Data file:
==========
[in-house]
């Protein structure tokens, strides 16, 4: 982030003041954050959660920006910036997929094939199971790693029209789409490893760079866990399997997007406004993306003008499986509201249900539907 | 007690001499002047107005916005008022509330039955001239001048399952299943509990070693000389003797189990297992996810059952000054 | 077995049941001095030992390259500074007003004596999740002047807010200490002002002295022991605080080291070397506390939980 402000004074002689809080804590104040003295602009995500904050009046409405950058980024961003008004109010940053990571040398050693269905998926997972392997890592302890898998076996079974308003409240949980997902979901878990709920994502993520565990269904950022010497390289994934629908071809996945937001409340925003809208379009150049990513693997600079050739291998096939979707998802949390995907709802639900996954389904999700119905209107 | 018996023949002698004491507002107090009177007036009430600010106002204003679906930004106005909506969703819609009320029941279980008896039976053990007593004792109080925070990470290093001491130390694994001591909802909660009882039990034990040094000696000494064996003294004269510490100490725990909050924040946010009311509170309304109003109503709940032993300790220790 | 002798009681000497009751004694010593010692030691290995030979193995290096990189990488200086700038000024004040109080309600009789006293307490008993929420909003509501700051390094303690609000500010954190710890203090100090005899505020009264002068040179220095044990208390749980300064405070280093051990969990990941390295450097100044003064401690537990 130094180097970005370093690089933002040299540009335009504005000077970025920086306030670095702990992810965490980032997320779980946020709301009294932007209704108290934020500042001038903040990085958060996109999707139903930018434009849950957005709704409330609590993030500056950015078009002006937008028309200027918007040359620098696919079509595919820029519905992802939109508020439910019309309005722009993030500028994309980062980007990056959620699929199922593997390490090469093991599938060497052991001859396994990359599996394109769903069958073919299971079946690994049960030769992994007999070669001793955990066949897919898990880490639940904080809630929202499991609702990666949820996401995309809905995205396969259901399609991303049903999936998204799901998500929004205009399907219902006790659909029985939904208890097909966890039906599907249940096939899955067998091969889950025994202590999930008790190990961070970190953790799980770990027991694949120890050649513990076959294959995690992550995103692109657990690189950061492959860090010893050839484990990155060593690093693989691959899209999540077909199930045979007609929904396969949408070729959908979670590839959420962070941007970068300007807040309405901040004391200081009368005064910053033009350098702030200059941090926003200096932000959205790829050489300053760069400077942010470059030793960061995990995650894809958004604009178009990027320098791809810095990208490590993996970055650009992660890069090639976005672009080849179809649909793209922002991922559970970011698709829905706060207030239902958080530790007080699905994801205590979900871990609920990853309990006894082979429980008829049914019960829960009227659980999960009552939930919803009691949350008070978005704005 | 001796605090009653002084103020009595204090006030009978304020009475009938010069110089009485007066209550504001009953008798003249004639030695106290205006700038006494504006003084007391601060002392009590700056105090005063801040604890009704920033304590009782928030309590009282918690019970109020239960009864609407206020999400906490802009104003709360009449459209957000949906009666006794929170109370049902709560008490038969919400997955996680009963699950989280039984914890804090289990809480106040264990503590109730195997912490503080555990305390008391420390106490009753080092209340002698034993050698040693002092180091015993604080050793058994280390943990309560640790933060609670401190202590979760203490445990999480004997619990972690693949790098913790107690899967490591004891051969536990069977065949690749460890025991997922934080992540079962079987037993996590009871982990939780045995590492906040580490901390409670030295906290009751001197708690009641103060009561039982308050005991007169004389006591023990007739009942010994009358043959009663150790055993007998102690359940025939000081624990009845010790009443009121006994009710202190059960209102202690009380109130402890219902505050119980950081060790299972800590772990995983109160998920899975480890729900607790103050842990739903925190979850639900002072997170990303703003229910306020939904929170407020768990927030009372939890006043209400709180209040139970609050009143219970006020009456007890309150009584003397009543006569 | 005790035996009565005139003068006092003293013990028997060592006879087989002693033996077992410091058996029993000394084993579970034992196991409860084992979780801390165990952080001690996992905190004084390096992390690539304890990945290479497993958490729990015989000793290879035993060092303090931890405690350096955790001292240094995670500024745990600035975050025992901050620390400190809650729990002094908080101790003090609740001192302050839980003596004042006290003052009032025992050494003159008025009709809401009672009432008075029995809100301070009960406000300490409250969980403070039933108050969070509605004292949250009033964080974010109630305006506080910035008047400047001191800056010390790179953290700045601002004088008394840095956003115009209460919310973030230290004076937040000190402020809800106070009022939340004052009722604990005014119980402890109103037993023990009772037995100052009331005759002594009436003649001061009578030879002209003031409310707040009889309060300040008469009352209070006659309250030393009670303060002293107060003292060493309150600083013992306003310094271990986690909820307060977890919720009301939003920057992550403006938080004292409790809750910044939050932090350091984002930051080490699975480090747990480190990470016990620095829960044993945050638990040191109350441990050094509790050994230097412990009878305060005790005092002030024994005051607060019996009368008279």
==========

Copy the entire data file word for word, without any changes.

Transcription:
[in-house]
């Protein structure tokens, strides 16, 4: 982030003041954050959660920006910036997929094939199971790693029209789409490893760079866990399997997007406004993306003008499986509201249900539907 | 007690001499002047107005916005008022509330039955001239001048399952299943509990070693000389003797189990297992996810059952000054 | 077995049941001095030992390259500074007003004596999740002047807010200490002002002295022991605080080291070397506390939980 402000004074002689809080804590104040003295602009995500904050009046409405950058980024961003008004109010940053990571040398050693269905998926997972392997890592302890898998076996079974308003409240949980997902979901878990709920994502993520565990269904950022010497390289994934629908071809996945937001409340925003809208379009150049990513693997600079050739291998096939979707998802949390995907709802639900996954389904999700119905209107 | 018996023949002698004491507002107090009177007036009430600010106002204003679906930004106005909506969703819609009320029941279980008896039976053990007593004792109080925070990470290093001491130390694994001591909802909660009882039990034990040094000696000494064996003294004269510490100490725990909050924040946010009311509170309304109003109503709940032993300790220790 | 002798009681000497009751004694010593010692030691290995030979193995290096990189990488200086700038000024004040109080309600009789006293307490008993929420909003509501700051390094303690609000500010954190710890203090100090005899505020009264002068040179220095044990208390749980300064405070280093051990969990990941390295450097100044003064401690537990 130094180097970005370093690089933002040299540009335009504005000077970025920086306030670095702990992810965490980032997320779980946020709301009294932007209704108290934020500042001038903040990085958060996109999707139903930018434009849950957005709704409330609590993030500056950015078009002006937008028309200027918007040359620098696919079509595919820029519905992802939109508020439910019309309005722009993030500028994309980062980007990056959620699929199922593997390490090469093991599938060497052991001859396994990359599996394109769903069958073919299971079946690994049960030769992994007999070669001793955990066949897919898990880490639940904080809630929202499991609702990666949820996401995309809905995205396969259901399609991303049903999936998204799901998500929004205009399907219902006790659909029985939904208890097909966890039906599907249940096939899955067998091969889950025994202590999930008790190990961070970190953790799980770990027991694949120890050649513990076959294959995690992550995103692109657990690189950061492959860090010893050839484990990155060593690093693989691959899209999540077909199930045979007609929904396969949408070729959908979670590839959420962070941007970068300007807040309405901040004391200081009368005064910053033009350098702030200059941090926003200096932000959205790829050489300053760069400077942010470059030793960061995990995650894809958004604009178009990027320098791809810095990208490590993996970055650009992660890069090639976005672009080849179809649909793209922002991922559970970011698709829905706060207030239902958080530790007080699905994801205590979900871990609920990853309990006894082979429980008829049914019960829960009227659980999960009552939930919803009691949350008070978005704005 | 001796605090009653002084103020009595204090006030009978304020009475009938010069110089009485007066209550504001009953008798003249004639030695106290205006700038006494504006003084007391601060002392009590700056105090005063801040604890009704920033304590009782928030309590009282918690019970109020239960009864609407206020999400906490802009104003709360009449459209957000949906009666006794929170109370049902709560008490038969919400997955996680009963699950989280039984914890804090289990809480106040264990503590109730195997912490503080555990305390008391420390106490009753080092209340002698034993050698040693002092180091015993604080050793058994280390943990309560640790933060609670401190202590979760203490445990999480004997619990972690693949790098913790107690899967490591004891051969536990069977065949690749460890025991997922934080992540079962079987037993996590009871982990939780045995590492906040580490901390409670030295906290009751001197708690009641103060009561039982308050005991007169004389006591023990007739009942010994009358043959009663150790055993007998102690359940025939000081624990009845010790009443009121006994009710202190059960209102202690009380109130402890219902505050119980950081060790299972800590772990995983109160998920899975480890729900607790103050842990739903925190979850639900002072997170990303703003229910306020939904929170407020768990927030009372939890006043209400709180209040139970609050009143219970006020009456007890309150009584003397009543006569 | 005790035996009565005139003068006092003293013990028997060592006879087989002693033996077992410091058996029993000394084993579970034992196991409860084992979780801390165990952080001690996992905190004084390096992390690539304890990945290479497993958490729990015989000793290879035993060092303090931890405690350096955790001292240094995670500024745990600035975050025992901050620390400190809650729990002094908080101790003090609740001192302050839980003596004042006290003052009032025992050494003159008025009709809401009672009432008075029995809100301070009960406000300490409250969980403070039933108050969070509605004292949250009033964080974010109630305006506080910035008047400047001191800056010390790179953290700045601002004088008394840095956003115009209460919310973030230290004076937040000190402020809800106070009022939340004052009722604990005014119980402890109103037993023990009772037995100052009331005759002594009436003649001061009578030879002209003031409310707040009889309060300040008469009352209070006659309250030393009670303060002293107060003292060493309150600083013992306003310094271990986690909820307060977890919720009301939003920057992550403006938080004292409790809750910044939050932090350091984002930051080490699975480090747990480190990470016990620095829960044993945050638990040191109350441990050094509790050994230097412990009878305060005790005092002030024994005051607060019996009368008279």